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In 1988, W. C. A. Gelderblom et al. reported that the fumonisins (Fig. 1), a new class of mycotoxins, had been identified from cultures of Fusarium moniliforme J. Sheld., and that these toxins had cancerpromoting activity (10). This report represented a major breakthrough in nearly a century of investigation into the animal and human diseases associated with consumption of maize contaminated with F. moniliforme. This also was the starting point for worldwide efforts to describe the structure, properties, and toxicology of this new group of toxins. Additionally, the report renewed interest in the phytopathology of the most notorious pathogen of maize.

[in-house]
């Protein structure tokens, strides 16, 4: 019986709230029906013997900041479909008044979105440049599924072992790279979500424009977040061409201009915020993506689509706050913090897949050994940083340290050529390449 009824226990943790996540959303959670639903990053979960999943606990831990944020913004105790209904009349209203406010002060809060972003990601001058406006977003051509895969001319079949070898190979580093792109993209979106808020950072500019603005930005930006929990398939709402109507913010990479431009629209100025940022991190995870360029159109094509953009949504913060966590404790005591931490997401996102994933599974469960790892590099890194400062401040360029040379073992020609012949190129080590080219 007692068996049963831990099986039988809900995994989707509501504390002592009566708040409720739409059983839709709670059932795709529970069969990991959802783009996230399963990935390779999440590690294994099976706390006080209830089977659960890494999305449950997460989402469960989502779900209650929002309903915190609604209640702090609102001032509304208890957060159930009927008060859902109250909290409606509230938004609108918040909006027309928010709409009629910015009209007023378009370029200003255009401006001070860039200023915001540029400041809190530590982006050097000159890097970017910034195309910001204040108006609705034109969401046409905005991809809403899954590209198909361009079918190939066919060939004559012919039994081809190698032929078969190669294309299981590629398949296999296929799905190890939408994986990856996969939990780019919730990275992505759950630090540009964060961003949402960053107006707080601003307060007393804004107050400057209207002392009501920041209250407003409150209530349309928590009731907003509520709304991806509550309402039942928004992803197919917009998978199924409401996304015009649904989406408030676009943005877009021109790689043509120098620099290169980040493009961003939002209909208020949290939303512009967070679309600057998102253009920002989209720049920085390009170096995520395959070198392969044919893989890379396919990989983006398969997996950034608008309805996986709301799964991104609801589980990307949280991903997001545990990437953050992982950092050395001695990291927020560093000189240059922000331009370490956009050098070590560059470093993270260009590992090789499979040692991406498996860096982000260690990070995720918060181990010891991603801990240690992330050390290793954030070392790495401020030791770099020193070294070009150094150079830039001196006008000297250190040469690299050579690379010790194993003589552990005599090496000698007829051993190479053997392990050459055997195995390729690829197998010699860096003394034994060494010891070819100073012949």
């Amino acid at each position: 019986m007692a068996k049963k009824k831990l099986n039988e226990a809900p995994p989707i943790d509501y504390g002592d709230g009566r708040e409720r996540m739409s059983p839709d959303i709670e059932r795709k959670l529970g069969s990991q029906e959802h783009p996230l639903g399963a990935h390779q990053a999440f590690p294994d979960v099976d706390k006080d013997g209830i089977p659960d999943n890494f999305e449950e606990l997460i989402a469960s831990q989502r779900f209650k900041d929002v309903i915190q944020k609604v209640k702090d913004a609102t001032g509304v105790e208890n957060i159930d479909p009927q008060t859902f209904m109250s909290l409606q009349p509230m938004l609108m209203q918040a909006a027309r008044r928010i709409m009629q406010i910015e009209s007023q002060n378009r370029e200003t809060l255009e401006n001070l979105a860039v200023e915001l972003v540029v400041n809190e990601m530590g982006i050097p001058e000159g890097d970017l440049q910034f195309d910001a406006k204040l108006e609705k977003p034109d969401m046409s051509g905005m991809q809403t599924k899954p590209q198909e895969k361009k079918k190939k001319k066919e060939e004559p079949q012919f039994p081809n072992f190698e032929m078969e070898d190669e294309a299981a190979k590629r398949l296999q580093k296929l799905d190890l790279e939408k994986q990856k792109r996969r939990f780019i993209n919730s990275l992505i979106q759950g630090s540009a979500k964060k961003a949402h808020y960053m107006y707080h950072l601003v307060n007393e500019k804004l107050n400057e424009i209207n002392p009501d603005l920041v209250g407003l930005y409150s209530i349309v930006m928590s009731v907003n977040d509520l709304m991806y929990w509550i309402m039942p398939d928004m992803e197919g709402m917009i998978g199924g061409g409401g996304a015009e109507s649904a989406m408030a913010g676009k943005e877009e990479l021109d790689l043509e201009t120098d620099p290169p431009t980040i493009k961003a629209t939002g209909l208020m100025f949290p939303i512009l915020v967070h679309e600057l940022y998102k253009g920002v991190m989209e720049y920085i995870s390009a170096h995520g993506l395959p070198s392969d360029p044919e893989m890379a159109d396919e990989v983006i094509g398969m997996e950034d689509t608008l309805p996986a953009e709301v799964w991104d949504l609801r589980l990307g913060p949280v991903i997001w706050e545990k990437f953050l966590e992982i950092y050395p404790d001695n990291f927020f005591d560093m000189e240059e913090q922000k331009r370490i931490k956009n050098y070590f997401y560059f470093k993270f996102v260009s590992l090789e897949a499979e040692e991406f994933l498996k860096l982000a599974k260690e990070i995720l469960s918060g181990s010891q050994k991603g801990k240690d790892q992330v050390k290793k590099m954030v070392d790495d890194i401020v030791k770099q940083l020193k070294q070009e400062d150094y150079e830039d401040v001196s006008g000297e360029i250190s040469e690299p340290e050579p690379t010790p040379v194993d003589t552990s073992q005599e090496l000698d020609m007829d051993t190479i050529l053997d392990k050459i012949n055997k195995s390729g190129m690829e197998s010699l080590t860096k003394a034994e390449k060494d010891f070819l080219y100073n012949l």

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Munkvold, Gary P. and Desjardins, Anne E., "Fumonisins in Maize: Can We Reduce Their Occurrence?" (1997). Plant Pathology and Microbiology Publications. 56.